The simple answer is do something a bit bigger and more ambitious and hopefully better than what everyone else is doing. Which wasn’t hard because I think most people in my industry just wanted to do sort of Derek Jarman experimental art films. Not that I’d cast aspersions on that, but it was kind of easy to differentiate because I wanted to do something different.

There was me and one other guy who wanted to do narrative filmmaking. Everyone else just wanted to put colours on the wall and move things around. But I very quickly sort of felt from my second year, ‘Just do something bigger than what everyone else is doing.’ So sort of year one we all made sort of three-minute, four-minute short films. Year two, everybody else stayed doing that, and I got hold of the revolutionary half-inch video, which shows how old I am – and made friends with somebody else on that course who bought that equipment to be my DP.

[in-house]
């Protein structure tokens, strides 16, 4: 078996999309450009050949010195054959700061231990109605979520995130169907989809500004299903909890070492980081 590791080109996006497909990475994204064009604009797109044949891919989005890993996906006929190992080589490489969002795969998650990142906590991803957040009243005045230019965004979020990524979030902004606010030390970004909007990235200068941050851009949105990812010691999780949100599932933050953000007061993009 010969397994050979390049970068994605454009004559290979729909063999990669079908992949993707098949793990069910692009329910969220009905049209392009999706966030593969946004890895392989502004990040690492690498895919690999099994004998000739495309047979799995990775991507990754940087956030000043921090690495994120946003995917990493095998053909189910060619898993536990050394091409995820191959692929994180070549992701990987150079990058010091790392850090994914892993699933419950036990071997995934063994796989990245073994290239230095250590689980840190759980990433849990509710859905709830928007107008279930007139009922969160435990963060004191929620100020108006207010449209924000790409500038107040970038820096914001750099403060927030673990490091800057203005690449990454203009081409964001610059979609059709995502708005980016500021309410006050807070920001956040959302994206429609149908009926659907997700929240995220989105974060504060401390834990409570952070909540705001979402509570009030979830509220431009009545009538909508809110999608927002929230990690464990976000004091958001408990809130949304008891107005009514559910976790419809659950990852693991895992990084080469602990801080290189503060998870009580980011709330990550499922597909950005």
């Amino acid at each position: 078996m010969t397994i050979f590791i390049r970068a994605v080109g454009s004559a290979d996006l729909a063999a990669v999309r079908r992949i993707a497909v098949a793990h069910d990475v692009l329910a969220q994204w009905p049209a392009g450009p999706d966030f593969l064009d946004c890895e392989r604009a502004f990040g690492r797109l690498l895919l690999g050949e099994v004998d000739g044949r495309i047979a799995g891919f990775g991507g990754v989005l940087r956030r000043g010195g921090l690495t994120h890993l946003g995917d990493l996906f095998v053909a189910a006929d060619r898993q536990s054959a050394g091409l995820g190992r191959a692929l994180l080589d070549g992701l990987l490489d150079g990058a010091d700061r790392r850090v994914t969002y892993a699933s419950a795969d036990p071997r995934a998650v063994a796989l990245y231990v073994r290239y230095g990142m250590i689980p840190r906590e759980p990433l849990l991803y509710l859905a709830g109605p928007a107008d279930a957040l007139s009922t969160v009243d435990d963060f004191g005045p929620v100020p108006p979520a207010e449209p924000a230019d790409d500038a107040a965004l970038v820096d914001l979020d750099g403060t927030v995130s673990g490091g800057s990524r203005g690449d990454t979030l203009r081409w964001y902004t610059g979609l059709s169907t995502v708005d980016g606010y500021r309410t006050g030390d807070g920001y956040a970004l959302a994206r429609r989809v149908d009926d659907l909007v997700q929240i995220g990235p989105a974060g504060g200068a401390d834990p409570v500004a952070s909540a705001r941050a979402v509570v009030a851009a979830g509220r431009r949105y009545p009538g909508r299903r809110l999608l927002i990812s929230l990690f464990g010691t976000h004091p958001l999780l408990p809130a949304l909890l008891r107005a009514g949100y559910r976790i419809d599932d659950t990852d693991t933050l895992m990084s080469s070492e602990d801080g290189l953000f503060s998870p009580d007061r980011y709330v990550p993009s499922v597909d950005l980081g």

So at the end of year screening, everyone screened their 3-minute Super 8s and then at the end it was like, ‘And now, tonight’s main feature…’ – and I’d made a 50-minute video drama. So very early on I just sort of thought, this is what I needed to do. You can’t just look at the work. You have to be aware this is a commercial art form, and you have the career that you want to build, and if you want to build the career, you have to be the one who gets noticed.

So I did that, and then I went to America for a year. When I got there I wasn’t meaning to do anything filmic at all, I just wanted to have a great year of being a university student pretending I was in a John Hughes movie.

I met all these actors and I went into the local cable access station where it was like WAYNE’S WORLD and everybody has cameras and equipment to use. And I got the biggest cameras there and I made a feature-length movie in my spare time that year, which was insane, but I literally moved my courses around so I was shooting Monday,Wednesday, Friday and I came out with an 18-minute movie.